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Fallout Over PSA Guidance Continues— Specialty Groups Dissent, Congress Attacks
The American Society of Clinical Oncology earlier this week issued a
“provisional clinical opinion” that recommends physicians discuss prostate-
specific antigen testing with asymptomatic patients whose life expectancy
is ten years or longer.
The guidance contradicts the recommendations by the U.S. Preventive
Services Task Force, which gave routine PSA testing of asymptomatic men
the grade “D,” which means that the task force has concluded that there is
at least moderate certainty that the harms of doing the intervention equal
or outweigh the benefits in the target population.
While the USPSTF grade applies to all men, ASCO’s provisional opinion
distinguishes between men with a life expectancy of 10 years or more from
men with a life expectancy of fewer than 10 years. For men in the latter group,
ASCO does not recommend PSA testing.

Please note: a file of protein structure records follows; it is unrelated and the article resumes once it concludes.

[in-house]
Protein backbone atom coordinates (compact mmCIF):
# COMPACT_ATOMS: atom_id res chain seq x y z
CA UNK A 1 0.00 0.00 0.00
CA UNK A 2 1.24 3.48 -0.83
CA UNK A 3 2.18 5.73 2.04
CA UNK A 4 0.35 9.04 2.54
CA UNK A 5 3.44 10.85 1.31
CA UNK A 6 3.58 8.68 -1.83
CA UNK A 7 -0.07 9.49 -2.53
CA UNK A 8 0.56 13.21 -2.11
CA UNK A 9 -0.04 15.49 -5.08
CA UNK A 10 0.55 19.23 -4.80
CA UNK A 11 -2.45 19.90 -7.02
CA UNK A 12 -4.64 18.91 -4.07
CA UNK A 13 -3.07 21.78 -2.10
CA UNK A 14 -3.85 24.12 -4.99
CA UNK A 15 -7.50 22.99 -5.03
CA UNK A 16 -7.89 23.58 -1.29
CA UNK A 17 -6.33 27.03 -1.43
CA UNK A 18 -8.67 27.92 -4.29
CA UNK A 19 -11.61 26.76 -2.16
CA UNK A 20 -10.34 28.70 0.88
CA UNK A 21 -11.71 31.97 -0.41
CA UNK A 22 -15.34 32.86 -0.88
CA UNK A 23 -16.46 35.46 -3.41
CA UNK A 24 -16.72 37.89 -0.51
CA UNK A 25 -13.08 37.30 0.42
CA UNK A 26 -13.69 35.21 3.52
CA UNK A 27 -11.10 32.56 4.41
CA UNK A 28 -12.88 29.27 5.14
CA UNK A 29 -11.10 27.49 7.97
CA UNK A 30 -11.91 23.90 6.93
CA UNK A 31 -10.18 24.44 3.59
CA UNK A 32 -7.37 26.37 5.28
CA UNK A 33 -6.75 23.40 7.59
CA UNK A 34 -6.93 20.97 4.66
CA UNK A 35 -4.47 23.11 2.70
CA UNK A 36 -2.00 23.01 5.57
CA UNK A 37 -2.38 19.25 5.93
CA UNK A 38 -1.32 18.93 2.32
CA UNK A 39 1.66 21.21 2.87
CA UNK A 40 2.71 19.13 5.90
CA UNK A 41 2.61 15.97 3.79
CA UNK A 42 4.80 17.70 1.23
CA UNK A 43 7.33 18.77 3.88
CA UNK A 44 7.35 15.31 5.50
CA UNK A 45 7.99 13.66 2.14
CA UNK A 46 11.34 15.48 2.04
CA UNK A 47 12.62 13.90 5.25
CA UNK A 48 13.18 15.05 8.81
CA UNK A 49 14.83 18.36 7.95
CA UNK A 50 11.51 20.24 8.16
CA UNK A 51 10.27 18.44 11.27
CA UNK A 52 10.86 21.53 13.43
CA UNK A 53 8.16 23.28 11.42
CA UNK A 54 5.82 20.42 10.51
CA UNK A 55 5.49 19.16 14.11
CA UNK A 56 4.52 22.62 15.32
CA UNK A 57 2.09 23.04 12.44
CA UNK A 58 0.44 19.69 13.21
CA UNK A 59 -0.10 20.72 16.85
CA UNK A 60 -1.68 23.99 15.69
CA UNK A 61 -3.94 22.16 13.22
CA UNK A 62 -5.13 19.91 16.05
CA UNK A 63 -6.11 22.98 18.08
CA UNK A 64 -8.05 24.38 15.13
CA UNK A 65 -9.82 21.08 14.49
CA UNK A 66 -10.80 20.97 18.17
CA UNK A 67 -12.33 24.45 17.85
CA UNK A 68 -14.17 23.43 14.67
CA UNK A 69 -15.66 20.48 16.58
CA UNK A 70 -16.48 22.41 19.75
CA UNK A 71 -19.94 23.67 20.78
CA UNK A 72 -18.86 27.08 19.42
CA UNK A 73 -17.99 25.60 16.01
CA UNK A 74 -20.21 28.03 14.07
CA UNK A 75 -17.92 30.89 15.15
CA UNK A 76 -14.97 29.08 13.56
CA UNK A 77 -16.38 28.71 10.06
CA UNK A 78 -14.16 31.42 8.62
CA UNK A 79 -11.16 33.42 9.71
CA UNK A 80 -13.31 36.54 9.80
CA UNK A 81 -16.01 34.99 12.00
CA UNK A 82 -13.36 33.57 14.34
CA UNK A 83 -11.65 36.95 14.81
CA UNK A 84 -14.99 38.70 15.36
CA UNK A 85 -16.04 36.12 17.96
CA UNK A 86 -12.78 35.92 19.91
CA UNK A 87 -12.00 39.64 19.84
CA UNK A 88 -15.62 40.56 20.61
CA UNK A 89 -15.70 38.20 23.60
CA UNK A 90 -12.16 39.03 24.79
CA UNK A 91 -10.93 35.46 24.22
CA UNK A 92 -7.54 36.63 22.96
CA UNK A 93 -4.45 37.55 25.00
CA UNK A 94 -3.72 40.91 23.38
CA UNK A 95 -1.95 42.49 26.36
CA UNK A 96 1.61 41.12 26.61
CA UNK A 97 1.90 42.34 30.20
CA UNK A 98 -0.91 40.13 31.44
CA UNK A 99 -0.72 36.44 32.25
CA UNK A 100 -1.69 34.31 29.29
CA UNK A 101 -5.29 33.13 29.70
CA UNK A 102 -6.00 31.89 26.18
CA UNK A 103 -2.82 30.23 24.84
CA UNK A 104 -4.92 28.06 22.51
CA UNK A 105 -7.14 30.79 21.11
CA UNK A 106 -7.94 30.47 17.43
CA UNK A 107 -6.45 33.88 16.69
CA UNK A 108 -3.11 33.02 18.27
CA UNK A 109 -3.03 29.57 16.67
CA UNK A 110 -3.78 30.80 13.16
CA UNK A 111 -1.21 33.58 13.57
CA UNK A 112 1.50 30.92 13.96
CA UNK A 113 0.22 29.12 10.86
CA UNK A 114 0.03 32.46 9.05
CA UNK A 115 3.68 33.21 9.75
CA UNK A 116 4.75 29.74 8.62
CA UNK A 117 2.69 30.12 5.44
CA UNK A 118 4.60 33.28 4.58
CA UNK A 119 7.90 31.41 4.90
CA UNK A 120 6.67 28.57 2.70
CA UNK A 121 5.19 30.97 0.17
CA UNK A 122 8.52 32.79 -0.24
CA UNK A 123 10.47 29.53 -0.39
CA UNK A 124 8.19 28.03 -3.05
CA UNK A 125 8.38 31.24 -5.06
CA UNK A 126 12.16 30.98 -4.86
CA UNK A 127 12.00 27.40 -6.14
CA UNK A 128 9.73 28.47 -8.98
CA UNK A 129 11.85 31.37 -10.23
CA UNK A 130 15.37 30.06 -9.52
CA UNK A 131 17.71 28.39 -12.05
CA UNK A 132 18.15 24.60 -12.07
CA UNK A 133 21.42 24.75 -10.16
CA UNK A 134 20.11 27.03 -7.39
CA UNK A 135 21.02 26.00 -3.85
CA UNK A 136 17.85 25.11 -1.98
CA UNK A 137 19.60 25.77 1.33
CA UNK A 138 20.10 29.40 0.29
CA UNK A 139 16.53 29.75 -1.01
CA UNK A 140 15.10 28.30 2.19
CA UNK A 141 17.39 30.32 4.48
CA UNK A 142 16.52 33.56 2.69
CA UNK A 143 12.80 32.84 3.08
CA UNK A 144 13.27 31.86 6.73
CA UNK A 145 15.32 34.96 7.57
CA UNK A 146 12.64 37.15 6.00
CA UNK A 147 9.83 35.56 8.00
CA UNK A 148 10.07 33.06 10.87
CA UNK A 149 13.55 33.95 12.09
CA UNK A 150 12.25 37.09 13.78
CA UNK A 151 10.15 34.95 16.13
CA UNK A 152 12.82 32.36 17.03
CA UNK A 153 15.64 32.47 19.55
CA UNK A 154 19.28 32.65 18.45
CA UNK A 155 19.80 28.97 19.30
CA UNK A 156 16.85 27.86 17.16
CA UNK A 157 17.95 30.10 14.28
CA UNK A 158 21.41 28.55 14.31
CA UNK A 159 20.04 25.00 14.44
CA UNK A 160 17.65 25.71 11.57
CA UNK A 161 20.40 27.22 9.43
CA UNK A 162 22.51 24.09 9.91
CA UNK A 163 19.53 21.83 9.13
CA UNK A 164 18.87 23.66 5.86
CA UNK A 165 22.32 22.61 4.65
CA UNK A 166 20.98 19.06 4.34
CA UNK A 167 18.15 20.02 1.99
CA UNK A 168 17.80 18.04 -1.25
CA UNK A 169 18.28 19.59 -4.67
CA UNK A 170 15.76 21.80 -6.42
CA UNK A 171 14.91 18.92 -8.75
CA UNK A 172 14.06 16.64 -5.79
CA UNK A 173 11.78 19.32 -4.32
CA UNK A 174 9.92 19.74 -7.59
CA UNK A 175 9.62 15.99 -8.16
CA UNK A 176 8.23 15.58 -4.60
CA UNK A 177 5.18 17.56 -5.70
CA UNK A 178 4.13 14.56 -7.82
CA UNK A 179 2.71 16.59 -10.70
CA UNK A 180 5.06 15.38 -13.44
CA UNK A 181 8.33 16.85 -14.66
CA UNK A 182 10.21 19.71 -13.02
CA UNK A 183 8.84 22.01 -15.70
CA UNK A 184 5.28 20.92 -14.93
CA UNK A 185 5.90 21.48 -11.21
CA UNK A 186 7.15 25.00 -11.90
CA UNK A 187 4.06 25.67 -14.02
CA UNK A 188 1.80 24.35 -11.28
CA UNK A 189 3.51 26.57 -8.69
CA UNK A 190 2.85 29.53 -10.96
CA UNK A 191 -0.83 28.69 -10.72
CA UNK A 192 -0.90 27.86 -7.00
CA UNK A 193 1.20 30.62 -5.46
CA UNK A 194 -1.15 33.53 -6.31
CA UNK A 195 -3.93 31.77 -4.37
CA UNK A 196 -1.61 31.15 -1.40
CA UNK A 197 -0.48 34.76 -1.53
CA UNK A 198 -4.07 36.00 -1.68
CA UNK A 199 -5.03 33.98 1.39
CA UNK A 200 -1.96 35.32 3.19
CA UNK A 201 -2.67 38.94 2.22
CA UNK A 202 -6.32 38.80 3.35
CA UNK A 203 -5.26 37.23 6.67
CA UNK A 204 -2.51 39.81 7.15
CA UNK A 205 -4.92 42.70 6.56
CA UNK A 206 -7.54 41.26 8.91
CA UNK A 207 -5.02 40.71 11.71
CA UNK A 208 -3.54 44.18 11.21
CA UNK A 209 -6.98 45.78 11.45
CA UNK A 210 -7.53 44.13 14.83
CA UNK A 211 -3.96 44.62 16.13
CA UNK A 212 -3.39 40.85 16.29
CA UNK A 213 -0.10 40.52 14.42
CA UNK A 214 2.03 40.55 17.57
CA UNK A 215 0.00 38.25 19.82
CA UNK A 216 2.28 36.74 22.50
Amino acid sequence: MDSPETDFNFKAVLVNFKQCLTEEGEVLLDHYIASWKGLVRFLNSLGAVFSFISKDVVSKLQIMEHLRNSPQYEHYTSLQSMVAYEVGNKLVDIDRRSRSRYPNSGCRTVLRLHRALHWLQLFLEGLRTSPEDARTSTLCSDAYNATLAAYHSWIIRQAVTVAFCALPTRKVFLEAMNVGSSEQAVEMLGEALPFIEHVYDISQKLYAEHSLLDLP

“For men with a shorter life expectancy, we agree that the risk of harms
associated with PSA-based screening and subsequent unnecessary treatment
likely outweigh the benefits,” said Ethan Basch, co-chair of the ASCO panel, and
associate attending oncologist and outcomes research scientist at Memorial
Sloan-Kettering Cancer Center.
“But for men with a longer life expectancy, our assessment of the evidence
shows the balance of risks and benefits is less clear, and that well-informed
conversations between men and their physicians remain worthwhile about harms,
potential benefits, and appropriate management strategies if prostate cancer
The recommendation was printed in in the Journal of Clinical Oncology,
which ASCO publishes. The society also released a decision aid for weighing the
risks and benefits of screening. Both are available at: http://www.asco.org/pco/psa.
The Cancer Letter’s conversation with Basch appears on page 1.
The recommendation comes at a time when USPSTF is facing political
backlash over the prostate cancer screening recommendations and its earlier and
equally unpopular recommendation on mammography.